Pope Francis has warned against religious fanaticism and appealed for dialogue to battle violence during an open-air mass for Egypt's Catholic community.
The mass of peace on Saturday was attended by some 15,000 Egyptians and wrapped up a two-day visit by the Pope aimed at improving ties between Muslims and Christians.
"Peace be with you," the 80-year-old Francis said in Arabic as he started his homily at a heavily guarded military stadium in the capital, Cairo.
Continuing in Italian, he said: "True faith leads us to protect the rights of others with the same zeal and enthusiasm with which we defend our own."
He urged worshippers to be good and merciful to fellow Egyptians and said, "the only fanaticism believers can have is that of charity".
"Any other fanaticism does not come from God and is not pleasing to him."
Francis' visit - coming after the Islamic State of Iraq and Levant (ISIL) killed dozens of worshippers in a series of Church bombings earlier this month - gave Egypt's embattled Christian community an occasion to be joyful.
It was the first visit by Francis to Cairo but the second by a Catholic pope.
The crowds arrived early for the mass, waving Egyptian and Vatican flags and braving intense security measures to welcome the Pope, who toured the sun-drenched stadium in a golf cart to the sound of hymns performed by a choir and orchestra.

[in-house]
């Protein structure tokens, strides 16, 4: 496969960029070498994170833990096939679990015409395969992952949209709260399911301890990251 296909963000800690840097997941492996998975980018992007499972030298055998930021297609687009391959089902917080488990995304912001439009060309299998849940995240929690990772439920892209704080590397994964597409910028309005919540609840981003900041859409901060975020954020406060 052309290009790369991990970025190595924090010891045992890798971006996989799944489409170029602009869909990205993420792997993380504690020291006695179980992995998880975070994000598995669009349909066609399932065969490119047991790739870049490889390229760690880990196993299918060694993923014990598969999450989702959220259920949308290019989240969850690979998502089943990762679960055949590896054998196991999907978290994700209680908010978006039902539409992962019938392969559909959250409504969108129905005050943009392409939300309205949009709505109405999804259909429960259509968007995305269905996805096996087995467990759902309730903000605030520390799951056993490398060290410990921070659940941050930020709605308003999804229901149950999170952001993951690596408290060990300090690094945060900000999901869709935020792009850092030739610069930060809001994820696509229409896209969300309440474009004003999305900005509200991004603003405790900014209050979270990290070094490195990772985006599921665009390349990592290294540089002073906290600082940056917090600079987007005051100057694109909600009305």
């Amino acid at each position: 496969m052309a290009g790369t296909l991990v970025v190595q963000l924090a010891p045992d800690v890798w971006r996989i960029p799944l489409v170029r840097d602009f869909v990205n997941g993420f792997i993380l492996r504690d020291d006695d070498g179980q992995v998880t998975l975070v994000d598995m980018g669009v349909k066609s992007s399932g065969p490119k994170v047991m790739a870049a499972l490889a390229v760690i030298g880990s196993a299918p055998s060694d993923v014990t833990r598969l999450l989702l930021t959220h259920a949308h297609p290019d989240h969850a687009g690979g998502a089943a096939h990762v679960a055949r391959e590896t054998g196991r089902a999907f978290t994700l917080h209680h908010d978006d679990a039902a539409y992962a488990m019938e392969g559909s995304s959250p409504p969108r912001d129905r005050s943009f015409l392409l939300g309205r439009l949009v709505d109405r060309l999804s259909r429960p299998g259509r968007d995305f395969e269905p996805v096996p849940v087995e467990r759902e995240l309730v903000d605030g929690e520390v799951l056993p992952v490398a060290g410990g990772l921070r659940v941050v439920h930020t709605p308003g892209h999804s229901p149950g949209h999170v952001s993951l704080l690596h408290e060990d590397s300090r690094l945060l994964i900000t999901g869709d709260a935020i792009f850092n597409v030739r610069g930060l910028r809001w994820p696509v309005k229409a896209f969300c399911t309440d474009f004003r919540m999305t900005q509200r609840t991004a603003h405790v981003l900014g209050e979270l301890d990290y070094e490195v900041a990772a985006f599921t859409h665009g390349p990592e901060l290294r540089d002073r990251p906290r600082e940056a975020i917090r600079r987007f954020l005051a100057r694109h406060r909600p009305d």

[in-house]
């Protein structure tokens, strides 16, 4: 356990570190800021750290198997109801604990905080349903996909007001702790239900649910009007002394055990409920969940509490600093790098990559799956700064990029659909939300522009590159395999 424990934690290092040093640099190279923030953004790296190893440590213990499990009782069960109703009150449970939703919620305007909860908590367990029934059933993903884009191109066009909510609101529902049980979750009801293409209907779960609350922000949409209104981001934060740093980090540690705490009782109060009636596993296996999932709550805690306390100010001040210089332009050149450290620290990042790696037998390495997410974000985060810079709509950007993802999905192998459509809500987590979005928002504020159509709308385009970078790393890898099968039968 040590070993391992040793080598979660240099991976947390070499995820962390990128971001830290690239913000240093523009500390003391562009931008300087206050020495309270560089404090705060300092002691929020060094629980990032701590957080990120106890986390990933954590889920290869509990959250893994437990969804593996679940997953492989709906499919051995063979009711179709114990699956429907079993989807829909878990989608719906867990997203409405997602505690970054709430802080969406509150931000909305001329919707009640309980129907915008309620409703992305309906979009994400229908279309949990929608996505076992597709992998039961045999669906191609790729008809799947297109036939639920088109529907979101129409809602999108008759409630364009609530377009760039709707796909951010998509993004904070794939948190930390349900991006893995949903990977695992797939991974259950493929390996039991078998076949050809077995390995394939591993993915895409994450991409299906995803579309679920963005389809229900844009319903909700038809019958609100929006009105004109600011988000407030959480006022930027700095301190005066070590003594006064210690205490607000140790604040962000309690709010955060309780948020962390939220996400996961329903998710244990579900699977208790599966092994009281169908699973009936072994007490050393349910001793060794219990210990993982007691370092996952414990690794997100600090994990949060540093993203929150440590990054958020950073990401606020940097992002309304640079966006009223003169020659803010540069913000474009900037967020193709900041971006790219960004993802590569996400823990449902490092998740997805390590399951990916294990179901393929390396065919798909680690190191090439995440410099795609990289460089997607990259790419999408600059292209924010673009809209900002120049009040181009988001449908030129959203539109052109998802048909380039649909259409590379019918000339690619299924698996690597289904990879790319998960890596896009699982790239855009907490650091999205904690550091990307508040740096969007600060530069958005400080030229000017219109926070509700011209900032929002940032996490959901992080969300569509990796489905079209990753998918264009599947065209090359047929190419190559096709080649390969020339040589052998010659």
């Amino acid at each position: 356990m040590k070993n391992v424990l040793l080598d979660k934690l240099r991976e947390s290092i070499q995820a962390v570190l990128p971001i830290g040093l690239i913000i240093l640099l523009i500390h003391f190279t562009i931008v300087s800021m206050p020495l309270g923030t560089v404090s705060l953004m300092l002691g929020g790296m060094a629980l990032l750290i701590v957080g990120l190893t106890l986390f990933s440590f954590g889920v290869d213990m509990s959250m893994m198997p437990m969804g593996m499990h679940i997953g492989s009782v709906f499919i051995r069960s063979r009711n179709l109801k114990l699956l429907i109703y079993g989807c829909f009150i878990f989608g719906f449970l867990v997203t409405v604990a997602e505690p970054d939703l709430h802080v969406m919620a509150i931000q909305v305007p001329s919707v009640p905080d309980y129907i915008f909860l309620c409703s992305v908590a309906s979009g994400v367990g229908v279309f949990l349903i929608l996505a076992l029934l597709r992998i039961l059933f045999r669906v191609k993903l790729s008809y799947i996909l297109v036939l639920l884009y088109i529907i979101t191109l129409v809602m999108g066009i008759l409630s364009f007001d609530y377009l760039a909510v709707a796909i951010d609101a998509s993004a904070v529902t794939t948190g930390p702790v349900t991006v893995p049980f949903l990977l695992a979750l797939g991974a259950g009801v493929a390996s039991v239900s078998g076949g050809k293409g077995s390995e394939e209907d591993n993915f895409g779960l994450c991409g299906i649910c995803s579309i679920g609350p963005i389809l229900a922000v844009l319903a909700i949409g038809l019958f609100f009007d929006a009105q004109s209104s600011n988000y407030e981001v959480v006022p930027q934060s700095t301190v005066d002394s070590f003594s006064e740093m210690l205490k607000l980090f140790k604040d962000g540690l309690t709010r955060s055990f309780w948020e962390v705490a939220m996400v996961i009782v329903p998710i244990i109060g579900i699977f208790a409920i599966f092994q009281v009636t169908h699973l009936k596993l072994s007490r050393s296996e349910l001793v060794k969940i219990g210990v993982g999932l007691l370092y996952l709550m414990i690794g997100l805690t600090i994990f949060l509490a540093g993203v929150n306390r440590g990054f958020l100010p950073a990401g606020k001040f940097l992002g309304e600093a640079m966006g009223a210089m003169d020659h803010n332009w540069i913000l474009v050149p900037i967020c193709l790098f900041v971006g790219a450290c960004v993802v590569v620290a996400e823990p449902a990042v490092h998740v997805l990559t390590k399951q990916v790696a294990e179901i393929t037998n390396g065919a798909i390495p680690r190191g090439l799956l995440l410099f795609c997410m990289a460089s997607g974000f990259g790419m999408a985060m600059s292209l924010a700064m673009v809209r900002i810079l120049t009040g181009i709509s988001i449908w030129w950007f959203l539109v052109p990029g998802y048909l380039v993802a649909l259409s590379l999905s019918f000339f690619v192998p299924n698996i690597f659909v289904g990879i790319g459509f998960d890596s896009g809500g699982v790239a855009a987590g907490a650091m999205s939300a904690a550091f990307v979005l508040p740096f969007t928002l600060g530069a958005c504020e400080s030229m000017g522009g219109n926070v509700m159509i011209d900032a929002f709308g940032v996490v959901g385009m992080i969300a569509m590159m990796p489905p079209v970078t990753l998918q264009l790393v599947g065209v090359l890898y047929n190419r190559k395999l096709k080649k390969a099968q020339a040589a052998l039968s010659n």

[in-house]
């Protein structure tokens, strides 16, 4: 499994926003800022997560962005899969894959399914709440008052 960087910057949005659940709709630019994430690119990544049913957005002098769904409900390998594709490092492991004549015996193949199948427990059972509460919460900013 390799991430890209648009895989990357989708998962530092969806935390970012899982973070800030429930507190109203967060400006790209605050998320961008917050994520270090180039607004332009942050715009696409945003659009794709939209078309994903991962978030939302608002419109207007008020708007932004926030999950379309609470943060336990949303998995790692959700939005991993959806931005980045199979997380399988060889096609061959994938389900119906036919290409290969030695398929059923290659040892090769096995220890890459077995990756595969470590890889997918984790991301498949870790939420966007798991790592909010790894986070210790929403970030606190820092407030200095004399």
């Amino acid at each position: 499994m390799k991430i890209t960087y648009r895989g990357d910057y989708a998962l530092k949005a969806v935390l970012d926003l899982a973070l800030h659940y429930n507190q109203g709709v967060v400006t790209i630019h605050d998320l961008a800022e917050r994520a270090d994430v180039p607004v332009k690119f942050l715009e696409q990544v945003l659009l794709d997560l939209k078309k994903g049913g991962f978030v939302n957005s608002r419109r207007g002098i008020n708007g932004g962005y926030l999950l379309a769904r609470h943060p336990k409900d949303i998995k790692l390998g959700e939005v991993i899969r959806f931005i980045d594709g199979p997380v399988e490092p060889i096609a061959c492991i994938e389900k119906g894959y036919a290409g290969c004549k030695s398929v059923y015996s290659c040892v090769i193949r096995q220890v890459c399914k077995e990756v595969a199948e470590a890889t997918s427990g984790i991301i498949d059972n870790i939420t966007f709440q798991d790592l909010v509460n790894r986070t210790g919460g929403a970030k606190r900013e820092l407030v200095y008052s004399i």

Security was tight; helicopter gunships circled the perimeter of the stadium and armoured military vehicles patrolled the streets of Cairo.
It was, said Coptic Catholic engineer Maged Francis, a "historic occasion".
"It's unlikely it will ever happen again," he said. "Today joy has eclipsed the sadness of the last few weeks."
Manal George, who came from a middle-class neighbourhood in Cairo with her nephew to attend the mass, said the pope's visit brought much-needed cheer to Egypt's Christians.
"By coming to Egypt, the pope has taken away the sadness to replace it with joy," she said.
ISIL has threatened more attacks against Egypt's Christians, who make up 10 percent of the 92 million population and constitute the largest Christian community in the Middle East.
Egypt's Catholic community is estimated at about 272,000, with much of the rest following the Coptic Orthodox Church.
On his first day, the pontiff urged Muslim leaders to renounce religious fanaticism that leads to violence. He made the appeal during a landmark visit to Cairo's Al-Azhar - the revered 1,000-year-old seat of Sunni Islam learning that trains clerics and scholars from around the world.
Recent assaults on churches - one in Cairo in December and twin Palm Sunday attacks in cities north of the Egyptian capital - have claimed at least 75 lives and wounded scores.
The attacks led to heightened security at churches nationwide and the declaration of a state of emergency by President Abdel Fattah el-Sisi.
Source: News agencies